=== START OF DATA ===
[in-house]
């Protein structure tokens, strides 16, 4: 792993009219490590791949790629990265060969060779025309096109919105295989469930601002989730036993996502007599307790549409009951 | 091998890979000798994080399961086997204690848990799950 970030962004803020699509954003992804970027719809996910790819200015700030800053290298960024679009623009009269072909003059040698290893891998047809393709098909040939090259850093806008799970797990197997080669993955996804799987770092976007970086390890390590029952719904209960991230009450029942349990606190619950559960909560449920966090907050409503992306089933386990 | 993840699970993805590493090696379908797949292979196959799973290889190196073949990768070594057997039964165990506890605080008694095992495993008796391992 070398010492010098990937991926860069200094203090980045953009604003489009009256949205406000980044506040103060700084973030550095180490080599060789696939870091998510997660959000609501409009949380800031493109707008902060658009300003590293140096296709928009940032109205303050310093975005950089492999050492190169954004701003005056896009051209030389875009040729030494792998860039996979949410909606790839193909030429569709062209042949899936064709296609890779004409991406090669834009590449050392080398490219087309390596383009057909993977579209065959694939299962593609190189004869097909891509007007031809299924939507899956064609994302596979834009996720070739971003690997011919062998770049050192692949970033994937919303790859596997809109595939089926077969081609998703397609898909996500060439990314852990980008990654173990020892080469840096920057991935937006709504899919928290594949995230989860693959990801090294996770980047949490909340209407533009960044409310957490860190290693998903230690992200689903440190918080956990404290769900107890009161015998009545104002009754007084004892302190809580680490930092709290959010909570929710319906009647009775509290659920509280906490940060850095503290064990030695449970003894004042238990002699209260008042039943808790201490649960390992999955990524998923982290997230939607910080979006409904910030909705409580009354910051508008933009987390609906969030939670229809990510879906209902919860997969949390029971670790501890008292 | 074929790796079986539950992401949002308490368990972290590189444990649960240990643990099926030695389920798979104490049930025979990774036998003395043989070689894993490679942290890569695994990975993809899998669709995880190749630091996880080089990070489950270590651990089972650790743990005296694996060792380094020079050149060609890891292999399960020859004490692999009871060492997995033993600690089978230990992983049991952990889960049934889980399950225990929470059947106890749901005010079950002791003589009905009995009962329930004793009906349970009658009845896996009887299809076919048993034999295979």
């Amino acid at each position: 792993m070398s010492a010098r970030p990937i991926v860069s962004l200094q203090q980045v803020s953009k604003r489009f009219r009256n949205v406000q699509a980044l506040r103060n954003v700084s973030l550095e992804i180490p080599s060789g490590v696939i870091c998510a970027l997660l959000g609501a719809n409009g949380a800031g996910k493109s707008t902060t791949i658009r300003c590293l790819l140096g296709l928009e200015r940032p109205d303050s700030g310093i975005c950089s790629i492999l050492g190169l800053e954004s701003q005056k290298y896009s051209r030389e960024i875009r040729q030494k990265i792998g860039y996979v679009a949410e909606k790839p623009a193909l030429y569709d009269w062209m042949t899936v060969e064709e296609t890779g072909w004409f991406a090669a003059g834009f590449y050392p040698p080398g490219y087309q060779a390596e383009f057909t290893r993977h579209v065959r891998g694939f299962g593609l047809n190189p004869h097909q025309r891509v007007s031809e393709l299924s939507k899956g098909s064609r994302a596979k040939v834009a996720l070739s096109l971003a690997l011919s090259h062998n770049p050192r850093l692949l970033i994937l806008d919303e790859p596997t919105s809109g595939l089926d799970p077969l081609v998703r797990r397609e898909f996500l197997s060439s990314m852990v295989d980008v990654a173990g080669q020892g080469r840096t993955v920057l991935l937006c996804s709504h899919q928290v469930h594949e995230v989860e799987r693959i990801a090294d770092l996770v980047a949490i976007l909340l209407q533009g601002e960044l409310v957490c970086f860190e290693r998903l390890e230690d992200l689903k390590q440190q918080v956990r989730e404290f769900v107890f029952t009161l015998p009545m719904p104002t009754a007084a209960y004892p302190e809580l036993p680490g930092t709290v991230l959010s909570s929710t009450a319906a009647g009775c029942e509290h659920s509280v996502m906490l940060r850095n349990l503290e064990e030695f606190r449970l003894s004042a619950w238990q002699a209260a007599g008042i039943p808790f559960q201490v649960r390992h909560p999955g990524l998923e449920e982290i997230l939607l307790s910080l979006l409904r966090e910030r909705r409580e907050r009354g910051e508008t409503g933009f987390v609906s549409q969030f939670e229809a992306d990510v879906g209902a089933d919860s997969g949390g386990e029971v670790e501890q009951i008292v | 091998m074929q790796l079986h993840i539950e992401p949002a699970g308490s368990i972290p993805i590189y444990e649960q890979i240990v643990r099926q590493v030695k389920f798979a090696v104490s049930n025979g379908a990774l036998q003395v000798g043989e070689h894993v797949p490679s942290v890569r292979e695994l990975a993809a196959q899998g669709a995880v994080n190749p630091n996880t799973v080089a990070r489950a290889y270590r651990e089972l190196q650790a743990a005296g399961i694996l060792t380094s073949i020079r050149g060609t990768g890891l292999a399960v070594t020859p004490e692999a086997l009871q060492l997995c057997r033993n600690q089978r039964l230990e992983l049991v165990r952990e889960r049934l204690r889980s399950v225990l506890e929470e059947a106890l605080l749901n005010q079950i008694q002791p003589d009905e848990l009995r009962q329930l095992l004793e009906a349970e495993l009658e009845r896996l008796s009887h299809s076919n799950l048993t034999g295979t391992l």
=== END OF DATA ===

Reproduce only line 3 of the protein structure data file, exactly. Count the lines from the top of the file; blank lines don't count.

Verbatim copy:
């Amino acid at each position: 792993m070398s010492a010098r970030p990937i991926v860069s962004l200094q203090q980045v803020s953009k604003r489009f009219r009256n949205v406000q699509a980044l506040r103060n954003v700084s973030l550095e992804i180490p080599s060789g490590v696939i870091c998510a970027l997660l959000g609501a719809n409009g949380a800031g996910k493109s707008t902060t791949i658009r300003c590293l790819l140096g296709l928009e200015r940032p109205d303050s700030g310093i975005c950089s790629i492999l050492g190169l800053e954004s701003q005056k290298y896009s051209r030389e960024i875009r040729q030494k990265i792998g860039y996979v679009a949410e909606k790839p623009a193909l030429y569709d009269w062209m042949t899936v060969e064709e296609t890779g072909w004409f991406a090669a003059g834009f590449y050392p040698p080398g490219y087309q060779a390596e383009f057909t290893r993977h579209v065959r891998g694939f299962g593609l047809n190189p004869h097909q025309r891509v007007s031809e393709l299924s939507k899956g098909s064609r994302a596979k040939v834009a996720l070739s096109l971003a690997l011919s090259h062998n770049p050192r850093l692949l970033i994937l806008d919303e790859p596997t919105s809109g595939l089926d799970p077969l081609v998703r797990r397609e898909f996500l197997s060439s990314m852990v295989d980008v990654a173990g080669q020892g080469r840096t993955v920057l991935l937006c996804s709504h899919q928290v469930h594949e995230v989860e799987r693959i990801a090294d770092l996770v980047a949490i976007l909340l209407q533009g601002e960044l409310v957490c970086f860190e290693r998903l390890e230690d992200l689903k390590q440190q918080v956990r989730e404290f769900v107890f029952t009161l015998p009545m719904p104002t009754a007084a209960y004892p302190e809580l036993p680490g930092t709290v991230l959010s909570s929710t009450a319906a009647g009775c029942e509290h659920s509280v996502m906490l940060r850095n349990l503290e064990e030695f606190r449970l003894s004042a619950w238990q002699a209260a007599g008042i039943p808790f559960q201490v649960r390992h909560p999955g990524l998923e449920e982290i997230l939607l307790s910080l979006l409904r966090e910030r909705r409580e907050r009354g910051e508008t409503g933009f987390v609906s549409q969030f939670e229809a992306d990510v879906g209902a089933d919860s997969g949390g386990e029971v670790e501890q009951i008292v | 091998m074929q790796l079986h993840i539950e992401p949002a699970g308490s368990i972290p993805i590189y444990e649960q890979i240990v643990r099926q590493v030695k389920f798979a090696v104490s049930n025979g379908a990774l036998q003395v000798g043989e070689h894993v797949p490679s942290v890569r292979e695994l990975a993809a196959q899998g669709a995880v994080n190749p630091n996880t799973v080089a990070r489950a290889y270590r651990e089972l190196q650790a743990a005296g399961i694996l060792t380094s073949i020079r050149g060609t990768g890891l292999a399960v070594t020859p004490e692999a086997l009871q060492l997995c057997r033993n600690q089978r039964l230990e992983l049991v165990r952990e889960r049934l204690r889980s399950v225990l506890e929470e059947a106890l605080l749901n005010q079950i008694q002791p003589d009905e848990l009995r009962q329930l095992l004793e009906a349970e495993l009658e009845r896996l008796s009887h299809s076919n799950l048993t034999g295979t391992l």